So yeah, not exactly an ad for Mcd’s in primetime in terms of saturation, but relative to what previously existed, I would call it all over the place.

          I’m in the NE so if you’re elsewhere perhaps that’s why you haven’t seen them as much. Or possibly you only watch TV at “normal” hours, LOL.

          • you’re right. I’ve seen that one a couple of times. and yes any f1 in any form in tv commercials here can be considered a vast improvement over say 4 years ago. I live in nyc but 75% of my tv viewing is from the dvr

          • Lol, another NYCer. Perhaps its time to found the first chapter of Two US F1 fans in the same city club. Bet that’s never happened before

      • Losses can be quite convenient. Don’t know everything about International accounting rules, but smart guys like Genii do. F1 is ridden with debt – and so is Lotus.
        Untill all the dust settles and all books are closed, I stand by my point that Lotus is making money for their owners in unseen ways.

          • Maybe an explanation instead of a dismissive statement would help educate us all on what you know. Or suspect.

            Being dismissive without reasoned arguement is both lazy and rude.

            Educate please…..

  3. Has F1 taken a wrong turn ?

    Ferrari president Luca di Montezemolo’s call to arms for Bernie Ecclestone to hold a meeting on the future of Formula 1 has reignited debate about the state of the sport.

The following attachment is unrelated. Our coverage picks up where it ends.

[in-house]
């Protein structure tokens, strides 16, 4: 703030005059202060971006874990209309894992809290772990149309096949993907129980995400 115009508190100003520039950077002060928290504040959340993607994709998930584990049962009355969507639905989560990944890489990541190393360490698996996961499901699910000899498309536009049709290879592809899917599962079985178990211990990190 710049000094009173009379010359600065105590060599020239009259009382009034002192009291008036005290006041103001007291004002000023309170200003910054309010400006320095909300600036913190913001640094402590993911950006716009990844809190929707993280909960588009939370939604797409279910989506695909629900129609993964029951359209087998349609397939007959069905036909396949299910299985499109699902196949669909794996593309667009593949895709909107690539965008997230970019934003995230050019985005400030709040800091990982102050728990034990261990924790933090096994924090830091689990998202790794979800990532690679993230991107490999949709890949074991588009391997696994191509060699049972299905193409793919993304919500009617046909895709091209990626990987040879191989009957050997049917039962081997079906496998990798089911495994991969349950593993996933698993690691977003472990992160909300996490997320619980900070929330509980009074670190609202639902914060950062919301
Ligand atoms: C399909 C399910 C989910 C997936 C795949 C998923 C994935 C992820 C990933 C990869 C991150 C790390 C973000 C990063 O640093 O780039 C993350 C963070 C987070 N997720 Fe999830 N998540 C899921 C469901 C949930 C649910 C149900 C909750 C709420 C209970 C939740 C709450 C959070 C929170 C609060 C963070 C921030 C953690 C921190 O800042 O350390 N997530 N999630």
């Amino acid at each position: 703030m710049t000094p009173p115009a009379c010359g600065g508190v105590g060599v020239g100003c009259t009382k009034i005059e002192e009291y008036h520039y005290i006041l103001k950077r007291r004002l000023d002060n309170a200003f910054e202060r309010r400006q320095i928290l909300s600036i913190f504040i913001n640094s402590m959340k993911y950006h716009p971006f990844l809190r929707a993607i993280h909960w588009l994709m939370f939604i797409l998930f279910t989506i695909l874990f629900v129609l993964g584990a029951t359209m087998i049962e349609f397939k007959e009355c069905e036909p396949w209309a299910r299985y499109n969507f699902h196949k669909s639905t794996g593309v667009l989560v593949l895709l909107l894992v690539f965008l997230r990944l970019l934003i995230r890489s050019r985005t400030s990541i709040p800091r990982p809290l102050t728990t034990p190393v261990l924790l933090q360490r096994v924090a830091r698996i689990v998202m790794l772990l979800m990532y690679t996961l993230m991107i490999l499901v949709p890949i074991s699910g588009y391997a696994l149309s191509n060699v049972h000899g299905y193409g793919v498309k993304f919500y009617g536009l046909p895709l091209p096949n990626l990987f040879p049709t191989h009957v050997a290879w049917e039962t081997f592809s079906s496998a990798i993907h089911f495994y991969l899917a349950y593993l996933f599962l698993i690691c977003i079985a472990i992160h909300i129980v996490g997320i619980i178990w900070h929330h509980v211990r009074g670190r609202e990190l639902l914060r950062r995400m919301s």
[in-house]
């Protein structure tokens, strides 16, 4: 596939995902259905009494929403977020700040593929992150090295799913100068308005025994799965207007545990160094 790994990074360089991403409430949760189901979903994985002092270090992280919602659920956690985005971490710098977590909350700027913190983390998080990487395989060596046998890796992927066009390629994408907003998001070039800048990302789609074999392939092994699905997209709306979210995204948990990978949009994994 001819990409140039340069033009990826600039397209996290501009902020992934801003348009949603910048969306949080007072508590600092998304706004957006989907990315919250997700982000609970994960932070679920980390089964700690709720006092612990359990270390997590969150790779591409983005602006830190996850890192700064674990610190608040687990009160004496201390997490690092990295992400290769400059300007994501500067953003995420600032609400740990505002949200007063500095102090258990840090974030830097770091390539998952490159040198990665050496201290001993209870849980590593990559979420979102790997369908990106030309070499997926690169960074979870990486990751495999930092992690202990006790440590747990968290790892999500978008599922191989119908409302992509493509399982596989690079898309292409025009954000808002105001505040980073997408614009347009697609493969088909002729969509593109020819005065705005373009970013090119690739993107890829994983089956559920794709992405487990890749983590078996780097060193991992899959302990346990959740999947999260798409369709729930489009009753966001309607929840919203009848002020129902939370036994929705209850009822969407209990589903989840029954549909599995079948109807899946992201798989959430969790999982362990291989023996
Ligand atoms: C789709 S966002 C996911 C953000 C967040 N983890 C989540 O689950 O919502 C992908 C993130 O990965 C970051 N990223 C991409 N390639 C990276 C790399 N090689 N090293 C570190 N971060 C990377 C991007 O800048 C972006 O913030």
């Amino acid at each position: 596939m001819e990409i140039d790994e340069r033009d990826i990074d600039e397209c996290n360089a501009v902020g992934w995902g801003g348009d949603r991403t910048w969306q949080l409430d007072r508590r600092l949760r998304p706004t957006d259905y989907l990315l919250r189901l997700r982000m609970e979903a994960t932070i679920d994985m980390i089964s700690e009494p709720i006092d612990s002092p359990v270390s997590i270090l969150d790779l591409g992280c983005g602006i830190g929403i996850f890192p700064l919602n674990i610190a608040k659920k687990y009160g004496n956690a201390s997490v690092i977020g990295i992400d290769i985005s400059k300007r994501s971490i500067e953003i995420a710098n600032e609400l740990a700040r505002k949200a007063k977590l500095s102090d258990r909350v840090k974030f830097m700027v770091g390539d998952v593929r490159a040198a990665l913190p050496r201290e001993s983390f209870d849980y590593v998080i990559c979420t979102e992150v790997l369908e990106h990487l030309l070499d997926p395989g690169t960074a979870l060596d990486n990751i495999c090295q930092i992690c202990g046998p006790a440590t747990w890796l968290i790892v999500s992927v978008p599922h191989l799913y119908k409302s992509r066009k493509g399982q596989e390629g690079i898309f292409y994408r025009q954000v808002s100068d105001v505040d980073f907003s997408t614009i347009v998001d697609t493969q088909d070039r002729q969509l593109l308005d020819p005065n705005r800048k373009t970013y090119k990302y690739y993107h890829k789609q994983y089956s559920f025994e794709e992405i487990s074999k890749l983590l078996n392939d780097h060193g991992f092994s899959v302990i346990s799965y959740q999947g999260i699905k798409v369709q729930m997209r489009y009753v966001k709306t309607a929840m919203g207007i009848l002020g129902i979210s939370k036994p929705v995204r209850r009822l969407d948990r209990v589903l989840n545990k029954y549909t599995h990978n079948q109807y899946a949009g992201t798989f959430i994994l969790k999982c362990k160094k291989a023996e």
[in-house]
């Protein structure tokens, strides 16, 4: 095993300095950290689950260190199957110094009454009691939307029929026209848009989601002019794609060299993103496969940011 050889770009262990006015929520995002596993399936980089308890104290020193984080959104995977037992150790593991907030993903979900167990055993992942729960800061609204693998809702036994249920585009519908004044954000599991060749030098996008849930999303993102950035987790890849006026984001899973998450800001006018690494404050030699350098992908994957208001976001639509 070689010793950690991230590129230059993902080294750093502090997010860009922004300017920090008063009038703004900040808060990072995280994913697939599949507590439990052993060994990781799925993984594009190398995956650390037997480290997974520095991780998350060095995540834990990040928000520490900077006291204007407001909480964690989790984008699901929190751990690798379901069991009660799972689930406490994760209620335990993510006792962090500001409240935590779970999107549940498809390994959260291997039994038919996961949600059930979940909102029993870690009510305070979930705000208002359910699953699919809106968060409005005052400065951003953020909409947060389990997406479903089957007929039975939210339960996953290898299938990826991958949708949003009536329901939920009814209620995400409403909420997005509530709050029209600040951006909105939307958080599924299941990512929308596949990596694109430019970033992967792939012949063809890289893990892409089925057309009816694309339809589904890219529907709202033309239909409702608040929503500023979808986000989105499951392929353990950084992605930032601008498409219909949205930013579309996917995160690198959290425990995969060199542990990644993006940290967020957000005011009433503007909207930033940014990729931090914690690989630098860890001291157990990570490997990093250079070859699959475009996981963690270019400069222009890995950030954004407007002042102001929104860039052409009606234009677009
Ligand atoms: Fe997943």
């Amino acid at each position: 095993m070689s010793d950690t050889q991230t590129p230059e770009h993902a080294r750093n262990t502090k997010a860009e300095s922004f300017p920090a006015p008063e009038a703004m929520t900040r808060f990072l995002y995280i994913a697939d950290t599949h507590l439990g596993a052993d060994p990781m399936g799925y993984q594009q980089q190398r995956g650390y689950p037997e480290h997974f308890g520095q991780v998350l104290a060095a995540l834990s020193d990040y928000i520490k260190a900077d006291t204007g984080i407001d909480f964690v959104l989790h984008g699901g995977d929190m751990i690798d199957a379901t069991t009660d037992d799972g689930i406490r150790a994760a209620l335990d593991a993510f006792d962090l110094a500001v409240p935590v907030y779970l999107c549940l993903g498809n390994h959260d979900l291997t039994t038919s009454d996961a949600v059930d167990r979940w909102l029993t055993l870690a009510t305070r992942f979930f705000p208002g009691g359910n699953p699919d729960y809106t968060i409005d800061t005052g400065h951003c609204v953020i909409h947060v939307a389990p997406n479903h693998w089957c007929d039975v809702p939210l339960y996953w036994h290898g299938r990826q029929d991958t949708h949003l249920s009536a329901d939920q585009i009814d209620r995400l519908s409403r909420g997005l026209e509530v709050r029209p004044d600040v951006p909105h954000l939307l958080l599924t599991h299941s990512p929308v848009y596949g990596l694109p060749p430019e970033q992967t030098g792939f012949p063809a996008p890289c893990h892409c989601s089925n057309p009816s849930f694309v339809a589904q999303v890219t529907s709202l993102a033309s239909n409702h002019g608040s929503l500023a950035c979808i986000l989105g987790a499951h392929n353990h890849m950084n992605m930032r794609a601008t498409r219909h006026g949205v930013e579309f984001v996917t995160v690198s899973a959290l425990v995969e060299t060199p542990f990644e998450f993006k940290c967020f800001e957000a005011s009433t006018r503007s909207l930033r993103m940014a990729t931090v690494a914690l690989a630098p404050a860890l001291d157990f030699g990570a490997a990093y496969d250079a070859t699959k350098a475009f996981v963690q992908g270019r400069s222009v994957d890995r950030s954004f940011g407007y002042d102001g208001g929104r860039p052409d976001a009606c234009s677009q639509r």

*** FALLING AUDIENCES ***

    One of the talking points in the paddock this season has been the decline of television audiences following F1.

    Although some markets, like Britain, are holding up viewing numbers despite the Mercedes dominance, other territories are faring less well – especially Germany and Italy.

    The extent of the drop in followers has become a concern for teams and sponsors, who are short of answers as to why it has happened.

    Pirelli motorsport director Paul Hembery said recently: “Viewing figures so far this year are extremely disappointing, there’s no doubt about that.

    “And that comes on the back of a season where it was dominated by one car and one driver for the fourth time in a row essentially.

    “It’s important to understand why this year something’s happened that, even after a period of domination, has created another important hit on the viewing figures.”